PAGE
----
Principality of Rügen

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Principality of Rügen
Fürstentum Rügen (de)
Fyrstendømmet Rygien (da)
Vassal of Denmark
State of the Holy Roman Empire*
Coats of arms of None.svg
1168–1325 Wappen Pommern.svg


coat of arms[1]

13th century borders of the principality of Rügen
Capital Charenza (before 1180)
Rugard (1180–1325)
Government Principality
Historical era Middle Ages
 -  Wends conquered
    by Denmark
  1168
 -  Princely line extinct;
    to Pomerania
  1325
 -  Acquired by
    Swedish Pomerania
 
1648
* Rügen may not always have been a state of the Empire, but was continuously a fief of Denmark.

The Principality of Rügen, Principality of Rugen or Principality of Rugia[citation needed] (German: Fürstentum Rügen) was a Danish principality consisting of the island of Rügen and the adjacent mainland from 1168 until 1325. It was governed by a local dynasty of princes of the Wizlawiden (House of Wizlaw) dynasty. For at least part of this period, Rügen was subject to the Holy Roman Empire.

Danish conquest and Conversion[edit]

Slavic stone embedded in St. Mary's walls, Bergen auf Rügen, probably the tombstone of Jaromar I

The Danes conquered the Rani stronghold of Arkona in 1168. The rulers of the Rani became vassals of the Danish king, and the Slavic population was gradually Christianized.

In the 12th century, the Duchy of Rügen not only functioned as a bridgehead for Danish expansions into Vendland, but also Rani forces successfully participated in Danish raids into Circipania and areas conquered by Pomerania's Wartislaw I in the 1120s. After Pomerania had become part of the Holy Roman Empire in 1181, she sent out a navy in 1184 to subdue Rügen for the empire, too. A Danish and Rani counterattack destroyed the Pomeranian navy in the Bay of Greifswald — granting Danish access to all of the Wendish Baltic coast and making Denmark the predominant power until 1227. In this year's Bornhöved battle the Danes again lost all Wendish lands except for Rügen.

After the Danish conquest, the princes moved their capital from Charenza to nearby Rugard (now incorporated in Bergen auf Rügen). While the island of Rügen was incorporated into the Danish Archdiocese of Roskilde, the mainland portion was incorporated into the Saxon Bishopric of Schwerin as a compensation for the Duchy of Saxony's aid in the conquest.

Rugia as Danish vassal[edit]

Tetzlav was mentioned by Saxo Grammaticus already in 1164 as a king. After the Danish conquest, he became a prince, and in 1170 was succeeded by his brother, Jaromar I (d. 1218).[2]

After Jaromar, the succession of Slavic princes under Danish vasselage was as follows:

Population movements[edit]

Bishop Absalon topples the god Svantevit at Arkona, by Laurits Tuxen

When Rügen became a Danish principality, not only religion changed. In the course of the Ostsiedlung, large amounts of German settlers had been encouraged to come to Rügen by the Rani prince Jaromar I and his successors. In the early 13th century, the mainland section of the duchy, which in large parts consisted of woodland, was settled by Germans, who established new villages and towns through large scale deforestation campaigns as well as settling in existing Rani dwellings. The first German settlements are recorded in the Ryck valley and the Tribsees area in the Trebel valley. The German settlement on the islands of Rügen started only in the 14th century, when the mainland was already densely German settled. In the following centuries, Rani and German population mixed and shared a common fate. As the Rani language, culture and administration was transformed into German in the 13th century, the Rani ceased to exist as a distinguishable ethnic group. Danes and Danish property are recorded also.[3]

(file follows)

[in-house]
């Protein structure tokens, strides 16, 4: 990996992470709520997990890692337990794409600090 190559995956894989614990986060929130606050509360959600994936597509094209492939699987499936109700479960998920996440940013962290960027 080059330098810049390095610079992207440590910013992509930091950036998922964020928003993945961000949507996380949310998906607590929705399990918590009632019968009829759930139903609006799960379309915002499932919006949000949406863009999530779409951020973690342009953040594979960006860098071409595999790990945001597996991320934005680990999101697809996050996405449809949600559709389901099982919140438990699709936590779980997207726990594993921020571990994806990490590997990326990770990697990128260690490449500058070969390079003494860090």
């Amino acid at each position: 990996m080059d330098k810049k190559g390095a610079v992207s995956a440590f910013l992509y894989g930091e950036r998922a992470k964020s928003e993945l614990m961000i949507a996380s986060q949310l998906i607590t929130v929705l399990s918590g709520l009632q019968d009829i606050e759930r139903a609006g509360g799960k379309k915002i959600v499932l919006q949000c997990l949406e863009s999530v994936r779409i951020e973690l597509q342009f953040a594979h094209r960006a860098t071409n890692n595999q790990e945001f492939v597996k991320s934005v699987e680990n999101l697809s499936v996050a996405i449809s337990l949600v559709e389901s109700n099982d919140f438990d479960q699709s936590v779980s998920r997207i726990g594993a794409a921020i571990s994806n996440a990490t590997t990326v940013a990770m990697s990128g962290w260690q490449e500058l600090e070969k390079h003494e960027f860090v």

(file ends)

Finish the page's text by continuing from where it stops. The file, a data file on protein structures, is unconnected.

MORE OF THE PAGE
Foundation of abbeys[edit]

The Dargun Abbey, founded 1272 by the Pomeranian dukes, was also sponsored by the Rugian dukes with land. Ostsiedlung was enhanced by abbeys founded on behalf of the princes of Rügen:

The abbeys were granted vast lands, in part turned over from the former temple estates. Wittow had been Arkona's temple isle before the Danish conquest, and the other temples, e.g. in Charenza, also had rich possessions.

Towns were either built within a clearance or near an older Rani burgh and granted Lübeck law when grown to a respective size. The date Lübeck law was granted is given in the following list as it is usually seen as the town's anniversary, even if the town itself was projected and built earlier:

One exception is the town of Greifswald: While projected and built while within the Principality of Rügen, the area was claimed by the Griffin Duchy of Pomerania before it was granted market rights in 1241 by the Rugian and Pomeranian dukes in common and granted Lübeck law not by the Rugians, but by the Pomeranian duke alone.

The other exception is the town of Schadegast: Founded close to Stralsund, the town had to be levelled on behalf of the Stralsund burghers in 1269.

Military expeditions[edit]

After the 1168 Danish conquest, the Rugian dukes became a valuable ally to the Danes who participated in many Danish expeditions:

Territorial changes[edit]

In 1235, Wizlaw I gained half of the terra Wolgast, yet lost it to the Pomeranian dukes before 1250.[2] Wizlaw II did not succeed in inheriting Schlawe-Stolp from his mother, but gained the terra Loitz in 1275

Princes of Rügen[edit]

Tetzlav (1168–1170)[edit]